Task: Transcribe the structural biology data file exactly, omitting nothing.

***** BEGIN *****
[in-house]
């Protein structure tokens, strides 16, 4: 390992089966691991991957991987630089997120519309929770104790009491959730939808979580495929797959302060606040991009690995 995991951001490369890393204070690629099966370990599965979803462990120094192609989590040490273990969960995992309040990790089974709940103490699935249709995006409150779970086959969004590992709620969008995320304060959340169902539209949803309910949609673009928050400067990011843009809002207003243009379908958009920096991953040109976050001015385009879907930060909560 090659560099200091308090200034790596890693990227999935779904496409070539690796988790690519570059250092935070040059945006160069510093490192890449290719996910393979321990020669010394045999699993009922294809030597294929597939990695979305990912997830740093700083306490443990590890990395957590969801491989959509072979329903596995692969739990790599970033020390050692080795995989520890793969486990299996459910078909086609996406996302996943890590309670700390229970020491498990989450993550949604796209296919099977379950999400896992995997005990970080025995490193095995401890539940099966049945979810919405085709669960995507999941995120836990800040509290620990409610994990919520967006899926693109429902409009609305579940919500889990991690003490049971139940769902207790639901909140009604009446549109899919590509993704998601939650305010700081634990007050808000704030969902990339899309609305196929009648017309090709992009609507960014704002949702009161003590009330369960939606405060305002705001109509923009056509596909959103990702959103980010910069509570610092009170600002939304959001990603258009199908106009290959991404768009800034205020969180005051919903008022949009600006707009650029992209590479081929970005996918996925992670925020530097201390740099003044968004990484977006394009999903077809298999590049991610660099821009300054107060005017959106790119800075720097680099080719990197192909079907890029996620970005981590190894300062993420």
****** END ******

[in-house]
């Protein structure tokens, strides 16, 4: 390992089966691991991957991987630089997120519309929770104790009491959730939808979580495929797959302060606040991009690995 995991951001490369890393204070690629099966370990599965979803462990120094192609989590040490273990969960995992309040990790089974709940103490699935249709995006409150779970086959969004590992709620969008995320304060959340169902539209949803309910949609673009928050400067990011843009809002207003243009379908958009920096991953040109976050001015385009879907930060909560 090659560099200091308090200034790596890693990227999935779904496409070539690796988790690519570059250092935070040059945006160069510093490192890449290719996910393979321990020669010394045999699993009922294809030597294929597939990695979305990912997830740093700083306490443990590890990395957590969801491989959509072979329903596995692969739990790599970033020390050692080795995989520890793969486990299996459910078909086609996406996302996943890590309670700390229970020491498990989450993550949604796209296919099977379950999400896992995997005990970080025995490193095995401890539940099966049945979810919405085709669960995507999941995120836990800040509290620990409610994990919520967006899926693109429902409009609305579940919500889990991690003490049971139940769902207790639901909140009604009446549109899919590509993704998601939650305010700081634990007050808000704030969902990339899309609305196929009648017309090709992009609507960014704002949702009161003590009330369960939606405060305002705001109509923009056509596909959103990702959103980010910069509570610092009170600002939304959001990603258009199908106009290959991404768009800034205020969180005051919903008022949009600006707009650029992209590479081929970005996918996925992670925020530097201390740099003044968004990484977006394009999903077809298999590049991610660099821009300054107060005017959106790119800075720097680099080719990197192909079907890029996620970005981590190894300062993420």